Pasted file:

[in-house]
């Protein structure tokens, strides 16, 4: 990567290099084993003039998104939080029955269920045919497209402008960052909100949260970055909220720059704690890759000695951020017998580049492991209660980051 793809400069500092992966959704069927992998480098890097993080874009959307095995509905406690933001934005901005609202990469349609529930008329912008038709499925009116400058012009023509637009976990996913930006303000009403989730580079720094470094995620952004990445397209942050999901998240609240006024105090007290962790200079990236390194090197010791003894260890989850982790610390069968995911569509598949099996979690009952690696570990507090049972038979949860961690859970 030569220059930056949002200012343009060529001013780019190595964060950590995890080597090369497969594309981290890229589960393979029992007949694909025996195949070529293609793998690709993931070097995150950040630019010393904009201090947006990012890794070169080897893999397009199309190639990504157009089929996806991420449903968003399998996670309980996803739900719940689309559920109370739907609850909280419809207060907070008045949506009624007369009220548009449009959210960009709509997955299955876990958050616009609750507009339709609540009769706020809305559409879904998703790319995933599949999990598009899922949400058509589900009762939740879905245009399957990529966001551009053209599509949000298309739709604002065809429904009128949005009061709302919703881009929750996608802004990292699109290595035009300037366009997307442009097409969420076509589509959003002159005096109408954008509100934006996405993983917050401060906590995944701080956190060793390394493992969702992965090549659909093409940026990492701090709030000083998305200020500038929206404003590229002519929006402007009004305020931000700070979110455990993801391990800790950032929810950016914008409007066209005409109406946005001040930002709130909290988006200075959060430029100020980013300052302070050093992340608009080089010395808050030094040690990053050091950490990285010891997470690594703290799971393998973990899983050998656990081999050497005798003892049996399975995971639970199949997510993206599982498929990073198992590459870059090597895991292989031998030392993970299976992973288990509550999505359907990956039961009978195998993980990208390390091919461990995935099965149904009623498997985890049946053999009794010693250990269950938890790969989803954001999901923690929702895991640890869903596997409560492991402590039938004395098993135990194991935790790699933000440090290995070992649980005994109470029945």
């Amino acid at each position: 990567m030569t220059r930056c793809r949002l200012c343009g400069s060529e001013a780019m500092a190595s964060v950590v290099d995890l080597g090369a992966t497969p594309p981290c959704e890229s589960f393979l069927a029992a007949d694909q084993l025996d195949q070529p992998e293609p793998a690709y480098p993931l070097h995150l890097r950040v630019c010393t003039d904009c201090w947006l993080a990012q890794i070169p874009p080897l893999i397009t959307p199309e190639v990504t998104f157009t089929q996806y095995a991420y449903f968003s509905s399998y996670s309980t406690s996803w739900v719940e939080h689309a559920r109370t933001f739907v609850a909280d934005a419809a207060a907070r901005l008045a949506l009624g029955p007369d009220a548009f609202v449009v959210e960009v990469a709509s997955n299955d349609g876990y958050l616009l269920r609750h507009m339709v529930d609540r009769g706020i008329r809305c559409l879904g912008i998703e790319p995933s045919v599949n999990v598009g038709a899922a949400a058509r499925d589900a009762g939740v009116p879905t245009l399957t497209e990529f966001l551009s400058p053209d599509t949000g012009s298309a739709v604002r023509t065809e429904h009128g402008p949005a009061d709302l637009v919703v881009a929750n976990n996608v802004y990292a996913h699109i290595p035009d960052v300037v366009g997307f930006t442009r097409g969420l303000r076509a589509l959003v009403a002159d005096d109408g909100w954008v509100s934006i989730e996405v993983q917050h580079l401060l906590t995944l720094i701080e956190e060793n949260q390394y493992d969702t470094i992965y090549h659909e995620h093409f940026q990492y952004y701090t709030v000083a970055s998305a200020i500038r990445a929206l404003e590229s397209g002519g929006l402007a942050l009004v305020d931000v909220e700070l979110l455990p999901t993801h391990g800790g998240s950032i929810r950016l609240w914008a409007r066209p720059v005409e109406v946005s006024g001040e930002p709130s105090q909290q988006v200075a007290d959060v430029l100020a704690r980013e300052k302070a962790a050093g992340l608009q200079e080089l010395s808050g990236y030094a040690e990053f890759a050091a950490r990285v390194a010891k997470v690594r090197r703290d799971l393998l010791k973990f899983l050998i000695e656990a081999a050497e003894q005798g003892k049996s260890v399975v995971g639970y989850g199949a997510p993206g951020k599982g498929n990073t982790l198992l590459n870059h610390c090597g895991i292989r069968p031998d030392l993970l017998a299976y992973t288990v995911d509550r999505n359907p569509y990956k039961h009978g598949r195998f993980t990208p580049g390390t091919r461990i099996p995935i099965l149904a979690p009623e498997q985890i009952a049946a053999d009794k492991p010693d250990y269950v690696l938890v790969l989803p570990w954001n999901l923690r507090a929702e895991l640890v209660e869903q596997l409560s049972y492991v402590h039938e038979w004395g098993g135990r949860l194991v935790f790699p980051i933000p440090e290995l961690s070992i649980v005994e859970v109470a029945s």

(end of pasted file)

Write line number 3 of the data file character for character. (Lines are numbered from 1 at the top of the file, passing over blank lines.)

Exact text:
């Amino acid at each position: 990567m030569t220059r930056c793809r949002l200012c343009g400069s060529e001013a780019m500092a190595s964060v950590v290099d995890l080597g090369a992966t497969p594309p981290c959704e890229s589960f393979l069927a029992a007949d694909q084993l025996d195949q070529p992998e293609p793998a690709y480098p993931l070097h995150l890097r950040v630019c010393t003039d904009c201090w947006l993080a990012q890794i070169p874009p080897l893999i397009t959307p199309e190639v990504t998104f157009t089929q996806y095995a991420y449903f968003s509905s399998y996670s309980t406690s996803w739900v719940e939080h689309a559920r109370t933001f739907v609850a909280d934005a419809a207060a907070r901005l008045a949506l009624g029955p007369d009220a548009f609202v449009v959210e960009v990469a709509s997955n299955d349609g876990y958050l616009l269920r609750h507009m339709v529930d609540r009769g706020i008329r809305c559409l879904g912008i998703e790319p995933s045919v599949n999990v598009g038709a899922a949400a058509r499925d589900a009762g939740v009116p879905t245009l399957t497209e990529f966001l551009s400058p053209d599509t949000g012009s298309a739709v604002r023509t065809e429904h009128g402008p949005a009061d709302l637009v919703v881009a929750n976990n996608v802004y990292a996913h699109i290595p035009d960052v300037v366009g997307f930006t442009r097409g969420l303000r076509a589509l959003v009403a002159d005096d109408g909100w954008v509100s934006i989730e996405v993983q917050h580079l401060l906590t995944l720094i701080e956190e060793n949260q390394y493992d969702t470094i992965y090549h659909e995620h093409f940026q990492y952004y701090t709030v000083a970055s998305a200020i500038r990445a929206l404003e590229s397209g002519g929006l402007a942050l009004v305020d931000v909220e700070l979110l455990p999901t993801h391990g800790g998240s950032i929810r950016l609240w914008a409007r066209p720059v005409e109406v946005s006024g001040e930002p709130s105090q909290q988006v200075a007290d959060v430029l100020a704690r980013e300052k302070a962790a050093g992340l608009q200079e080089l010395s808050g990236y030094a040690e990053f890759a050091a950490r990285v390194a010891k997470v690594r090197r703290d799971l393998l010791k973990f899983l050998i000695e656990a081999a050497e003894q005798g003892k049996s260890v399975v995971g639970y989850g199949a997510p993206g951020k599982g498929n990073t982790l198992l590459n870059h610390c090597g895991i292989r069968p031998d030392l993970l017998a299976y992973t288990v995911d509550r999505n359907p569509y990956k039961h009978g598949r195998f993980t990208p580049g390390t091919r461990i099996p995935i099965l149904a979690p009623e498997q985890i009952a049946a053999d009794k492991p010693d250990y269950v690696l938890v790969l989803p570990w954001n999901l923690r507090a929702e895991l640890v209660e869903q596997l409560s049972y492991v402590h039938e038979w004395g098993g135990r949860l194991v935790f790699p980051i933000p440090e290995l961690s070992i649980v005994e859970v109470a029945s």